Sarah: I think they should also consider that the fixture world has been around a lot longer than home theater, audio, video worlds, and there's a lot of fixture companies out there that just don't know what CEDIA is. And I think because of that, we've been really limited in the offering that we know about. And that's kind of one of the things that drove me to pay for my plane ticket and go out to Light Fair which is a big commercial lighting show back in July. And that allowed me to really walk this floor. Now granted about 40% was strictly commercial things, right? I mean definitely had no we're talking like Ballard Street Lighting, definitely not the residential space. But when I was able to attend and look at this with a new lens that I think was really done before, I found a lot of lines that really have some great offerings and have these differentiating factors in our space. One of the things that and I'll credit Colin with teaching me this, Colin Smith from Texas Lighting but people want to partner with people that are best in class in their category. I think we've seen a trend where a lot of these bigger organizations are putting everything under one umbrella. Whether it's a buying group or a big automation company they're all putting them under one umbrella and it's really hard to decipher. Well, what are you best in class with anymore? And there are certain companies that definitely have great products but are we the leader in tape? Maybe not. There's definitely a couple of personally I would say that Klus has been doing that for years but they've just been leading on a commercial side and they've dabbled in our space through all of their OEM partners because everybody buys their channels. But it's just interesting to see that we don't know any of these names because they're not in a buying group or part of these getting bought up by these automation companies.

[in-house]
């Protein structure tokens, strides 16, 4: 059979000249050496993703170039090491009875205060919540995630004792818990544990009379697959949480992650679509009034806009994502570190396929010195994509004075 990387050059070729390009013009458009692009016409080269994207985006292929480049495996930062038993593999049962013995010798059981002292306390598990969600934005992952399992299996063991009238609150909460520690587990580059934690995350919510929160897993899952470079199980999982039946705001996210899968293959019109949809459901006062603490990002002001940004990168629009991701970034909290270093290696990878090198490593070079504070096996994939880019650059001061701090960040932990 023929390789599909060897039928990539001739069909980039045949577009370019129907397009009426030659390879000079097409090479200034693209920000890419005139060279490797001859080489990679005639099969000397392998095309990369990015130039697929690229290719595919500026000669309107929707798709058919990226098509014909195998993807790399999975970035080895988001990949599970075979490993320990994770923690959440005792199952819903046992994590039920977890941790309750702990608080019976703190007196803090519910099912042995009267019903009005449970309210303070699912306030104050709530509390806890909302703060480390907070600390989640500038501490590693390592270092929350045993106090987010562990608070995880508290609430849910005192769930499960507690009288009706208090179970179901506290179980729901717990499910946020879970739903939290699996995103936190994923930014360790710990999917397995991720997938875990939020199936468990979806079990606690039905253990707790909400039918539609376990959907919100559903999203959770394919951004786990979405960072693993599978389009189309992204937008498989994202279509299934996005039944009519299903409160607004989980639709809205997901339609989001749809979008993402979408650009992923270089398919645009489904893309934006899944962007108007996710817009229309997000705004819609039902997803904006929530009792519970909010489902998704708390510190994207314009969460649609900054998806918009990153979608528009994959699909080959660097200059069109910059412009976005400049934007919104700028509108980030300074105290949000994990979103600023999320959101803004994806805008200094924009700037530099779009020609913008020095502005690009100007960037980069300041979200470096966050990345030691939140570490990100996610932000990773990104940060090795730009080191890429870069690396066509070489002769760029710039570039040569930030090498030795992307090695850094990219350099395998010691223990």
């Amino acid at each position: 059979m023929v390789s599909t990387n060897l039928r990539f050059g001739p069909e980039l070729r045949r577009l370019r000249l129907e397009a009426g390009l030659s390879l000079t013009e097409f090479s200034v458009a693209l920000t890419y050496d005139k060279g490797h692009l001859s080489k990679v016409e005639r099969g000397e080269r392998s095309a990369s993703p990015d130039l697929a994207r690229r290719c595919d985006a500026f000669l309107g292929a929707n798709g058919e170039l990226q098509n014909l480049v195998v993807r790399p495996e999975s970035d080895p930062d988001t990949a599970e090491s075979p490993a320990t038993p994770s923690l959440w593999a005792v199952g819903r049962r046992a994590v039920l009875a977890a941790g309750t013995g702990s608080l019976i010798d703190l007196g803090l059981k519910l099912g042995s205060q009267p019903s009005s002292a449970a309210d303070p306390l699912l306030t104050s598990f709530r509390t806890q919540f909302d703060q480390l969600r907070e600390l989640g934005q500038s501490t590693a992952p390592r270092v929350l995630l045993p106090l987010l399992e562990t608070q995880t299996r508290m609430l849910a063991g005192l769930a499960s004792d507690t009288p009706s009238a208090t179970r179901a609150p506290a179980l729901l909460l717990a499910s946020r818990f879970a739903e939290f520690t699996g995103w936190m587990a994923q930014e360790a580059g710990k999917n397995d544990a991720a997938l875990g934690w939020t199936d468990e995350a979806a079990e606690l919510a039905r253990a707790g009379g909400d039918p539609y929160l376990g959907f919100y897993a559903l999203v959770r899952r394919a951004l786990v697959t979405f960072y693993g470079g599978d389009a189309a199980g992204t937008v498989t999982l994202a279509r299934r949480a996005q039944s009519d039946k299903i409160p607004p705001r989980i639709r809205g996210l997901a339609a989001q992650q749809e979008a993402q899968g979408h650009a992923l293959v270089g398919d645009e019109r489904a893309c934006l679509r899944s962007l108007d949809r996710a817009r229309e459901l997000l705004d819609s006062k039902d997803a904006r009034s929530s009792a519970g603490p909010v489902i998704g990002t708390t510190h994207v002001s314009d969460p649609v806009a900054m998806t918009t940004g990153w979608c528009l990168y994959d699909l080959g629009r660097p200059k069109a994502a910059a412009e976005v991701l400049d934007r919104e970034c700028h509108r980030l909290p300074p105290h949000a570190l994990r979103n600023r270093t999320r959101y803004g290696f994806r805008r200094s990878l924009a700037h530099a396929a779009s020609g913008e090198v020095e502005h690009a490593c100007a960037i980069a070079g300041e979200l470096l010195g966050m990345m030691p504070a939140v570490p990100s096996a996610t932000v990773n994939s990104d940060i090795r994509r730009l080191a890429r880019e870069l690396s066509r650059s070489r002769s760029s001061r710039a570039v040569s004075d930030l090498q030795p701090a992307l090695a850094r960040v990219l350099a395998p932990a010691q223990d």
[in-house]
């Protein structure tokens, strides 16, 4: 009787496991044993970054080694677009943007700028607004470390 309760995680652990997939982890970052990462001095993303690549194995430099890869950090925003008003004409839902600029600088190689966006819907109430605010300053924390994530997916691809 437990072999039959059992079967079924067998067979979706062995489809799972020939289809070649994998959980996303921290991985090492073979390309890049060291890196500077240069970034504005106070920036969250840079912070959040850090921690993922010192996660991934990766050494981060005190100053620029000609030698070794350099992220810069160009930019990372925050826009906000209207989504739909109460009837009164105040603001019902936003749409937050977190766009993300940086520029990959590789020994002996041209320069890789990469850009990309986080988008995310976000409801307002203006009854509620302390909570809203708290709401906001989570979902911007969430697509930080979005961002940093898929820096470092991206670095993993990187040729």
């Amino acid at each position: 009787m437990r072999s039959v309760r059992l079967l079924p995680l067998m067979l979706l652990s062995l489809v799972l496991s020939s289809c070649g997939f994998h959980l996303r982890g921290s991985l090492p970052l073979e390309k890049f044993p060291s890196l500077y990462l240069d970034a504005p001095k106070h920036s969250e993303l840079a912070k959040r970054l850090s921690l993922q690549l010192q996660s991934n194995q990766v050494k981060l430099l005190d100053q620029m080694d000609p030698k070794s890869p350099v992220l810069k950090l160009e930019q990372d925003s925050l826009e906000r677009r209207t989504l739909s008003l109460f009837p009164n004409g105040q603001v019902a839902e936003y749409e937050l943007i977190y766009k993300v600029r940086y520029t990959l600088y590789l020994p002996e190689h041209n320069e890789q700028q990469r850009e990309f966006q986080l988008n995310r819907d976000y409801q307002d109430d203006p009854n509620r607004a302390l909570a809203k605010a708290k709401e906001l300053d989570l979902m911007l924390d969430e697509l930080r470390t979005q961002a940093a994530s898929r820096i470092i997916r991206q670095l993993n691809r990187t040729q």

Ron:  What's the typical margins on lighting fixture products compared to say the AV products an integration company would be selling?

Sarah: That's an interesting topic too. I think that people look at our space a little bit differently. Like historically in the fixture world fixtures went to market through distribution. So there was always that two step of margin that you had some room with I think where fixture manufacturers and I hope I don't make anybody mad but have gotten a little greedy and have marked up from what they're selling to distributors even higher to dealers and have really cut into that margin. Where I see honest and open business is where they set up dealers at their distributor level pricing and they set them up because they're going to sell that much tape. I mean we have jobs that gosh they're like $60,000, $100,000 just in tape lighting. It's a substantial just to do and that's much more low voltage right than your typical and I would argue that your recess downlight is still low voltage. I mean we're talking like nine watts, right? But in the grand scheme of things, I think tape is an easy step for integrators to get involved with first and then expand even into the recessed canned world.

Ron:  Got it. So is it generally true that lighting fixtures is as profitable as the other gear or is it generally less profitable? More profitable?